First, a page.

SECRETARY GATES: We will get information to you.



SENATOR MURRAY: Well, okay, this is a huge issue to me because I have two Stryker brigades, and a third is forming right now. I know those troops well. I've sat down with them and their families. And under the President's proposed surge that is now occurring the 4-2 is going to deploy a couple of weeks early and the 3-2, which was deployed in June for a year, has now been extended. So these are people in my state, and I am deeply concerned that we are - both my state and across the nation - supporting our troops with real dollars, so I look forward to that. Answer to me very quickly on this. And while I'm talking about my Stryker brigades, I am very concerned that as we extend the deployment of the 3-2 and we send the 4-2 over early, do we have the adequate supplies and equipment for those troops? Are we taking - Are they going to be going into battle without what they need?



SECRETARY GATES: Let me ask General Pace to answer that question.



GENERAL PACE: Senator, first if I may, thank you for your tenacity on all the veterans' benefits, and the way that you track that. There is a lot going on right now on the mental health side, thanks to what you've already done, and there's more that can be done.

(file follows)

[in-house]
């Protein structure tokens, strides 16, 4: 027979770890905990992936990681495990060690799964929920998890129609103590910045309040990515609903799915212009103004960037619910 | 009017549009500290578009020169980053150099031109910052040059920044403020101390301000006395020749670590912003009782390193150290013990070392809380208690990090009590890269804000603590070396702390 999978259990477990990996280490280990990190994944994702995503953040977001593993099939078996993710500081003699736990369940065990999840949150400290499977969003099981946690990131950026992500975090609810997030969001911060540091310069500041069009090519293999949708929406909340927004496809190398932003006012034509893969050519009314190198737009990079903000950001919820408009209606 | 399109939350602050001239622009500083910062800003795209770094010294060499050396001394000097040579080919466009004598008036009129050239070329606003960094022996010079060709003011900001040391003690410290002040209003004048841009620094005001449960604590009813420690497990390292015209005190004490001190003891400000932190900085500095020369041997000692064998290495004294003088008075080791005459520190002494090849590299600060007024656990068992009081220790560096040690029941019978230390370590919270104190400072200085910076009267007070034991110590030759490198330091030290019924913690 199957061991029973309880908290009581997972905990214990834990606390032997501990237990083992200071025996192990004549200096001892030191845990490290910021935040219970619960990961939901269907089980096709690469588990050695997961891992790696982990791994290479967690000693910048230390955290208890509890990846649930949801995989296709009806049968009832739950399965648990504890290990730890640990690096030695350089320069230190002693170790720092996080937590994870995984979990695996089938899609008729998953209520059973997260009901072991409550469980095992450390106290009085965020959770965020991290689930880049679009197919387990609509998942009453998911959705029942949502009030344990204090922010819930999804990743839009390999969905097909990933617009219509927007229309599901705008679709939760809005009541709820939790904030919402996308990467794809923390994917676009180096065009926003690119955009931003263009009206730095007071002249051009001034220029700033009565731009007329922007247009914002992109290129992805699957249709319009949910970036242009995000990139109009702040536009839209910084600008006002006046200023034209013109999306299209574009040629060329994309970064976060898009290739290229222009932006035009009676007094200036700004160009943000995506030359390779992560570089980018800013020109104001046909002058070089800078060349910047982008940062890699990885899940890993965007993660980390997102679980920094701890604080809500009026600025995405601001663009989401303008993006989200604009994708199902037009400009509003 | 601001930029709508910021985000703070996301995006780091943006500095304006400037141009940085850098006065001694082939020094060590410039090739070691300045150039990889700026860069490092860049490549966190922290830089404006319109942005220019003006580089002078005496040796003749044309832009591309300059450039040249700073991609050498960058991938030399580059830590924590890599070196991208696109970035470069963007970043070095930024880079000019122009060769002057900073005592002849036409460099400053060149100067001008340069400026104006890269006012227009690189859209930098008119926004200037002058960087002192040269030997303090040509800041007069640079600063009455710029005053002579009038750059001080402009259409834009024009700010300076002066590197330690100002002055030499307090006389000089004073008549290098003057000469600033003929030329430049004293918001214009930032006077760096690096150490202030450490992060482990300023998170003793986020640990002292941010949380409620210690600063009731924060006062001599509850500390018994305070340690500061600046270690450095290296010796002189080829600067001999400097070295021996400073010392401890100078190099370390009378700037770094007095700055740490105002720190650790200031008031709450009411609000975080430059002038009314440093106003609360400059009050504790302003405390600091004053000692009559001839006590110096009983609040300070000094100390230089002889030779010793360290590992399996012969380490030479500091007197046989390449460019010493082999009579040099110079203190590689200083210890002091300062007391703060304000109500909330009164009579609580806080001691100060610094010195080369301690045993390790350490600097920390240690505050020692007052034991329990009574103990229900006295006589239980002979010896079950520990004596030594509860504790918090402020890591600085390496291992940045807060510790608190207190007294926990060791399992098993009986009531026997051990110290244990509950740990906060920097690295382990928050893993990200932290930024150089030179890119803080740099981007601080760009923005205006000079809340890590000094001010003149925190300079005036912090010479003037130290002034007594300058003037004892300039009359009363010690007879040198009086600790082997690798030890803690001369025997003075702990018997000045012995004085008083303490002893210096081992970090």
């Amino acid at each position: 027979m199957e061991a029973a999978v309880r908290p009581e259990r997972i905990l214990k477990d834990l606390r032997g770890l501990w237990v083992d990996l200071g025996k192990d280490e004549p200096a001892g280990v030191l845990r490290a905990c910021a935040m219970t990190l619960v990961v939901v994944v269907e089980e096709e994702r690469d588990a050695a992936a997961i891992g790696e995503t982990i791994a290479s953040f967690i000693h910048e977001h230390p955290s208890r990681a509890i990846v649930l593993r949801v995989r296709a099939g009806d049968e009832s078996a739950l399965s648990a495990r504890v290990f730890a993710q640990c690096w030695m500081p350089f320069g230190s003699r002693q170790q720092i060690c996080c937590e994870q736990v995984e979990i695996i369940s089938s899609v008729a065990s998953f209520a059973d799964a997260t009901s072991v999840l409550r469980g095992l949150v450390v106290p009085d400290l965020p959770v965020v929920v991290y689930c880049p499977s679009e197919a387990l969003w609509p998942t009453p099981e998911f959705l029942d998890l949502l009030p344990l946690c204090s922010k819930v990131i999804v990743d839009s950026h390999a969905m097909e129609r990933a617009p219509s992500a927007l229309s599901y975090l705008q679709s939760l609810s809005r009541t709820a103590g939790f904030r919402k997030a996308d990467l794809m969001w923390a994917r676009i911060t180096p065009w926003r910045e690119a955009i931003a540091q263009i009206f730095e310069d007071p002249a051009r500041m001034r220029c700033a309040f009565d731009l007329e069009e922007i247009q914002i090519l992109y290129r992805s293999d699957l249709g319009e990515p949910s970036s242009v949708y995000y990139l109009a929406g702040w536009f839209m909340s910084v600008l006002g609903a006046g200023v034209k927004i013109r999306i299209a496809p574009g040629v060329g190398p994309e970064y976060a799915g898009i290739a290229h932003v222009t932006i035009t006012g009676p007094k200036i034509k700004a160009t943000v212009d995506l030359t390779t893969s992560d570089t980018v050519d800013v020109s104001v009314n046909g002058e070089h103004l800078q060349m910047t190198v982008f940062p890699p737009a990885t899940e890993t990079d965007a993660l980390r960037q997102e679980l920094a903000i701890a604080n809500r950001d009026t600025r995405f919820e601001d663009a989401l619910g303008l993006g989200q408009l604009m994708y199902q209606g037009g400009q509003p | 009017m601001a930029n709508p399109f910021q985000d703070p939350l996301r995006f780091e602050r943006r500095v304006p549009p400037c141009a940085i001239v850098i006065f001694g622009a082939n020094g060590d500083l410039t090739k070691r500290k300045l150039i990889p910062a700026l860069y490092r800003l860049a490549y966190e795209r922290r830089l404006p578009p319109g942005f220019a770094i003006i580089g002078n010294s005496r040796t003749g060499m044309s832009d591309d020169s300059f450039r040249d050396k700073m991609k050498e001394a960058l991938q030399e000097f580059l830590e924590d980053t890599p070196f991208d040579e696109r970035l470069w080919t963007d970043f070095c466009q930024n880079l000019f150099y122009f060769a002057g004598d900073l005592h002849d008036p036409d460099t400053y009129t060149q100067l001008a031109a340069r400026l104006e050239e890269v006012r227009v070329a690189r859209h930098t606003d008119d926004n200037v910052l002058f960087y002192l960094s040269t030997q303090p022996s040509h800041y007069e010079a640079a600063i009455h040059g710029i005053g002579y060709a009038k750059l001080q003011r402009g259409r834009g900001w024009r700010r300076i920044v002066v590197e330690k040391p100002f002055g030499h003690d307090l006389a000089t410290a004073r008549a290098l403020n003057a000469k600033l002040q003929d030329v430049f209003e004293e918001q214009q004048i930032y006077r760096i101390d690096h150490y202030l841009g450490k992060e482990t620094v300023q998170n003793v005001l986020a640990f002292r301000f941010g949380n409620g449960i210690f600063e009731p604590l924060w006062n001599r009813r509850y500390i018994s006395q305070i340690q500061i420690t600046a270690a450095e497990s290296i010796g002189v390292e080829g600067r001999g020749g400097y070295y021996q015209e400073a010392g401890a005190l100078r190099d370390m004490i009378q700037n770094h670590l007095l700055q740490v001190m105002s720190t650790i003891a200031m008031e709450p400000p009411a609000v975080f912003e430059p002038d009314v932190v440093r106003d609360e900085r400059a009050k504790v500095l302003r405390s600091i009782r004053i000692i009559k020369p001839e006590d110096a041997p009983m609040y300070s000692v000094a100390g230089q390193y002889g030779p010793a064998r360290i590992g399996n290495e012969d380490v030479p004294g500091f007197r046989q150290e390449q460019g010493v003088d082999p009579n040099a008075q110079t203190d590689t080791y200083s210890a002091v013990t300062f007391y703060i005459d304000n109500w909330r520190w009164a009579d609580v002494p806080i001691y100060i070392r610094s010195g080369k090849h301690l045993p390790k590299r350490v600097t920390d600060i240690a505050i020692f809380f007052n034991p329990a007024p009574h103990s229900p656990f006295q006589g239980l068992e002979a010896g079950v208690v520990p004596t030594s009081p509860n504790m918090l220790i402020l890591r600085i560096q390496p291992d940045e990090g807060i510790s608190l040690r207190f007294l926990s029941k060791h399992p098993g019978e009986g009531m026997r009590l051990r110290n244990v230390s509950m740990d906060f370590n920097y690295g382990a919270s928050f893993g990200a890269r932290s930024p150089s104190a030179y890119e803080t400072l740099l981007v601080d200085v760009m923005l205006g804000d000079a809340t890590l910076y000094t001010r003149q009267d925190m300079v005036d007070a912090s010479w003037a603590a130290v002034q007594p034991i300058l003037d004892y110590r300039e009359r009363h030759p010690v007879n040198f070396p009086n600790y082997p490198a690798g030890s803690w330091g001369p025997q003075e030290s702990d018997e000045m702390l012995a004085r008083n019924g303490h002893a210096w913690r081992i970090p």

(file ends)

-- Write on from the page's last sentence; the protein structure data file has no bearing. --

SENATOR MURRAY: Well, before you answer this question - the huge problem is that everybody falls into this big crack between DOD and VA and the transition services and we are way far behind. But I'd like your answer on the Stryker brigade.



GENERAL PACE: Yes, ma'am. All of our troops - Stryker brigades, infantry brigades, regardless of how they're going over - will have the proper equipment. They will be properly trained. They will be properly manned. They will be properly equipped, before they get sent into a combat zone.



SENATOR MURRAY: Mr. Chairman, my time is up, but I appreciate the responses of Secretary Gates. I look forward to getting your responses on those. Thank you.